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Why is my landlord asking for my passport?

Posted on 2016-03-10

The new Right to Rent legislation effective of February 1st 2016 means that your landlord must check that you’re legally allowed to live in the UK before beginning your tenancy.

As a result, as well as providing your landlord with references, paying letting agent fees and finding a deposit, you’ll also have to show your landlord your passport and allow them to make copies. Here’s everything you need to know about Right to Rent and how it affects you as a tenant:

Why is my landlord checking my passport?

Landlords in England must now check that all tenants and lodgers can legally rent their residential properties.

This is a check that applies to all new tenants, and it’s against the law for a landlord to only check people they think aren’t British citizens. As such, you should expect your landlord to ask you for proof you can legally live here regardless of your nationality.

Before the start of your tenancy, a landlord must check all tenants aged 18 and over, even if:

  • They’re not named on the tenancy agreement 
  • There’s no tenancy agreement 
  • The tenancy agreement isn’t in writing 

There are some exclusions to this and you only have to prove your right to rent a property if you’re renting it as your main home. So make sure you know the legislation and how it relates to the house you’d like to rent.

The simplest way for a landlord to check that you do have the right to live here is by checking your passport and making a copy of it, which is why they’re asking for it. It’s important to understand that they have the right to do so and that you can’t legally rent the property without providing this proof to your landlord.

What if I don’t have a passport?

Understandably, not everyone has a passport. If you don’t have one, there’s no need to fear. You’ll just need to show similar documents that prove that you do have the right to live here. As such, you’ll have to provide original copies of at least two of the following:

  • Your birth certificate
  • A UK driving licence 
  • A letter from a college or university you’re attending 
  • A letter from your employer 
  • A letter from a passport holder who works in certain professions 
  • A copy of a criminal record check 
  • Evidence that you served in the armed forces 
  • If your passport was stolen, you can provide a letter from the police that confirms this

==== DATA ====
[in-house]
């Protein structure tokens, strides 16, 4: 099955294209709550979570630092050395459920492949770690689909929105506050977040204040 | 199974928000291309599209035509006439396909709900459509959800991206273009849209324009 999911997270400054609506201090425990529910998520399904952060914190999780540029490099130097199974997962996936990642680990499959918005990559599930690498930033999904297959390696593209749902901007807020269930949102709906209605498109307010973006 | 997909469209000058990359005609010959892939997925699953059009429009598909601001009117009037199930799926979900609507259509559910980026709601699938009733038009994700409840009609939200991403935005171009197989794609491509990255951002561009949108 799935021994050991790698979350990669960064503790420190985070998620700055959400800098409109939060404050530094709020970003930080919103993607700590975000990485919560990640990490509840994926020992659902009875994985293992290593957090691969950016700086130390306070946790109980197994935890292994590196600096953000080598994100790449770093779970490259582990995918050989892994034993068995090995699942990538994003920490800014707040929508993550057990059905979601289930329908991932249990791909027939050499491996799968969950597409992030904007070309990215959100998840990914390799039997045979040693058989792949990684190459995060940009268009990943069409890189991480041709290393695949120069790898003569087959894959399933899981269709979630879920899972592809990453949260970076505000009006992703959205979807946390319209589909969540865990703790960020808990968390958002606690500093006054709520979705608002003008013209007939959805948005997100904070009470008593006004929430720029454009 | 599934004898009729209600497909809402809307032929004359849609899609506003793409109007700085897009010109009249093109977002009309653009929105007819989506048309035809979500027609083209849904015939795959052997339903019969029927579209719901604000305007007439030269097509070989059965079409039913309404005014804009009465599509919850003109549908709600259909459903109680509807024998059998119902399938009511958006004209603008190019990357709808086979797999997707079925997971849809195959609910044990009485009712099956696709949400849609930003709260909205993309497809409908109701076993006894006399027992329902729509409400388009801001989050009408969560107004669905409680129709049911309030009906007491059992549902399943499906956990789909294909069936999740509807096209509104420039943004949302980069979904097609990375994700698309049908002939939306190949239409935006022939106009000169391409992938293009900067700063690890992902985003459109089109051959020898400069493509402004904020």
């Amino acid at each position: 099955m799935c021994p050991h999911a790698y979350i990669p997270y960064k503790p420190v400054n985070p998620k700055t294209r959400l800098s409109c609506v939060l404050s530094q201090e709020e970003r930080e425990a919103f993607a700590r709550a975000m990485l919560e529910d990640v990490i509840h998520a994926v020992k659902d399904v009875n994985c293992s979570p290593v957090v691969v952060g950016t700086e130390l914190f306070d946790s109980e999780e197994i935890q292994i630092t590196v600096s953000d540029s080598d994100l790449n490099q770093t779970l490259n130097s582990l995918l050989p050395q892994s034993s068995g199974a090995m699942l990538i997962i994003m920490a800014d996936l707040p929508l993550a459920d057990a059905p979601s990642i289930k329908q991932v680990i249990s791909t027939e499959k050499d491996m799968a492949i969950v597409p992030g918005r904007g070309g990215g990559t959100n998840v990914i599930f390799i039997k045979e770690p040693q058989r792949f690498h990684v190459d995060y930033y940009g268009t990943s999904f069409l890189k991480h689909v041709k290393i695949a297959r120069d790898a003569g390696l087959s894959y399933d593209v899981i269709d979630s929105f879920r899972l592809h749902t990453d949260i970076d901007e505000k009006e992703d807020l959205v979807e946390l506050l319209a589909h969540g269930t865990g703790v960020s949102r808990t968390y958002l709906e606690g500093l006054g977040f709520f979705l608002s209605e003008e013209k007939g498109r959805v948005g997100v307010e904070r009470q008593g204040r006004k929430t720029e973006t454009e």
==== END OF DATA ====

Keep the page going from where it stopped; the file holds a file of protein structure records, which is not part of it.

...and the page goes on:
• A letter from HM Prison Service
  • A letter from a government department or local authority
  • A letter form a private rented sector access scheme
  • Paperwork that proves you’re in receipt of benefits 

You can find more information on the Right to Rent document checks a landlord can make here.

What does my landlord do with my documents?

It’s your responsibility as a tenant to prove to your landlord that you actually have the right to live here, and you won’t be able to rent the property if you can’t provide the above evidence.

Once you’ve handed over the documents to your landlord, it’s their responsibility to:

  • Check the original documents to ensure you can rent the property 
  • Check the documents of other adults who live at the property 
  • Make copies of the documents and keep them throughout the tenancy (this can either be a photocopy or a very good photograph) 
  • Return the documents to you as soon as they’ve finished the check

It’s also important to know that your landlord can’t discriminate against you for any of these reasons. If you believe that you’re being discriminated against, you should contact the Equality Advisory Support Service.

To summarise, with the Right to Rent legislation now in effect, your landlord has a right to see your passport or other supporting documents that prove that you do have the right to live in the UK. This is now a standard procedure and you’ll have to provide these documents before you start your tenancy. However, as part of this, your landlord can’t discriminate against you, and you should contact the Equality Advisory Support Service if you believe this is the case.
Image courtesy of iStock

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